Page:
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Food, Friends and Football: South Plainfield’s Thanksgiving Traditions

Bob Jones

Wednesday, November 27, 2013 • 4:00am

SOUTH PLAINFIELD, NJ – When South Plainfield’s Tigers take the field against North Plainfield tomorrow for the annual Thanksgiving Day game, the matchup will be one of about three dozen long-running rivalries taking place throughout the state.

Thanksgiving games—also known as Turkey Day games—are a custom that date back over 100 years. The Millville-Vineland game is New Jersey’s oldest, beginning in 1894.  Closer to home, the Westfield-Plainfield rivalry started in 1900 and celebrated its 100th game in 2005.     

The North Plainfield-South Plainfield matchup first hit the field in 1956. While the game is not as old as some, it’s just as intense. “It was always the last game of the year and the whole school turned out,” said Bob Jeronowitz, an SPHS graduate from 1981.      

This year will mark the 40th time the two teams will clash. The competition took a hiatus between 1984 and 2001 when conference schedules forced the two rivals to play other towns (South Plainfield played Piscataway and Dunellen on Thanksgiving in some of the intervening years), but it started up again in 2002. 

“It was disappointing when we stopped playing North Plainfield,” said 1971 SPHS graduate Linda Dashuta, “but I was thrilled when they revived the game.”

The game draws hundreds of SPHS alumni, many who return home from college and many who have children and even grandchildren of their own who head to the game.    

One of those alumni is South Plainfield Mayor Matt Anesh, a 1990 SPHS grad. Anesh and his counterpart from North Plainfield will present the trophy to the winning team.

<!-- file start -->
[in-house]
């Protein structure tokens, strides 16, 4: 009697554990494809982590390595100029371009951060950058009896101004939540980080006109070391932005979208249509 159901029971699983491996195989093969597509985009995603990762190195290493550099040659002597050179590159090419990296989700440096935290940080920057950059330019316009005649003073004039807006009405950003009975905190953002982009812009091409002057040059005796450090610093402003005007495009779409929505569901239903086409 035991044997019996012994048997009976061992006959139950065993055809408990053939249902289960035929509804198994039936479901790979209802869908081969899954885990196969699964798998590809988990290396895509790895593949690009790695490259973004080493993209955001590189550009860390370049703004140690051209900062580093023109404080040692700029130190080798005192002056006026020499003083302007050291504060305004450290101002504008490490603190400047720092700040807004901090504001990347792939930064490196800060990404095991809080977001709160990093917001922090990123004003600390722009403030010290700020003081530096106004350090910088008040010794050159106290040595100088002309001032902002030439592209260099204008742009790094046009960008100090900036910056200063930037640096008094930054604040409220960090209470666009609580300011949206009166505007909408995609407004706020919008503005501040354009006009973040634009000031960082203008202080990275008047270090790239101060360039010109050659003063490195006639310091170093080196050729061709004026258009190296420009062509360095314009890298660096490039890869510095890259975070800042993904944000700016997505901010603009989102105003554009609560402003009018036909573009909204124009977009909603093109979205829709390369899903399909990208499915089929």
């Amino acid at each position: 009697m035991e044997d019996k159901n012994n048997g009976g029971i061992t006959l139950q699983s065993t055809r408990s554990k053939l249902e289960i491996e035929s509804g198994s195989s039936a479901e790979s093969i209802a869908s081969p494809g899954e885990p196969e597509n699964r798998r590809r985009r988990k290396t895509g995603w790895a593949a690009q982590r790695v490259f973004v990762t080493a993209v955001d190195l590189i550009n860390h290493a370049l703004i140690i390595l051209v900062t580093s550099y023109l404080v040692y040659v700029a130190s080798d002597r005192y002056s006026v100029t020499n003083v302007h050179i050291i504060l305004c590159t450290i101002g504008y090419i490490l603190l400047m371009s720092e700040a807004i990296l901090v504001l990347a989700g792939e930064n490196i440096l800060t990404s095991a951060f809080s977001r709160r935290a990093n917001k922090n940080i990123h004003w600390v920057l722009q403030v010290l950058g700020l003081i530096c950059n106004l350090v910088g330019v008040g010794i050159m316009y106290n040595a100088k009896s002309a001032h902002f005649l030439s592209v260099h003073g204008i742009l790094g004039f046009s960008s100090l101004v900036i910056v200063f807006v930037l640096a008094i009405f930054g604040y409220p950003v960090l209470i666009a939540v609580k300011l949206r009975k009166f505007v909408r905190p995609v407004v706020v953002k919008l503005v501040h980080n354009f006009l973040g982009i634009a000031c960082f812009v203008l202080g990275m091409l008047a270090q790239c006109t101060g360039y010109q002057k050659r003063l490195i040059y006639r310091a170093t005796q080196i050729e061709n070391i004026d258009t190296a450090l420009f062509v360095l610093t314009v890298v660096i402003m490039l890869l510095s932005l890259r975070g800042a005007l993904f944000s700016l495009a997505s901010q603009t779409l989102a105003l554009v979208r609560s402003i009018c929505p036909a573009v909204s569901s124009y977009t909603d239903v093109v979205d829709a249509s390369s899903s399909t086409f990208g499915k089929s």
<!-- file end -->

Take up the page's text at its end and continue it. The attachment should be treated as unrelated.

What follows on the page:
“I remember seeing the mayors present the trophy when I was a growing up,” said Anesh, “and I’m hoping to hand it to South Plainfield’s team this year.”

But the North-South rivalry isn’t the town’s only holiday tradition. Recent SPHS graduates—and many not-so-recent grads—travel back to their hometown the night before Thanksgiving in what has become a tradition of its own. 

“It’s a night to reunite with all your old high-school buddies,” said Walter Kurilew, owner of KC’s Korner and an SPHS grad himself.  

According to Kurilew, the night before Thanksgiving is one of his busiest of the year. “You see friends you haven’t seen in ages. The tradition has been going on as long as I can remember.” 

Whether it’s heading home for turkey and mashed potatoes, meeting up with old friends at KC’s Korner, or heading to the North-South football game, Thanksgiving traditions abound in South Plainfield.  As one longtime resident put it: “They’re part of the small-town atmosphere makes our town thrive.” 

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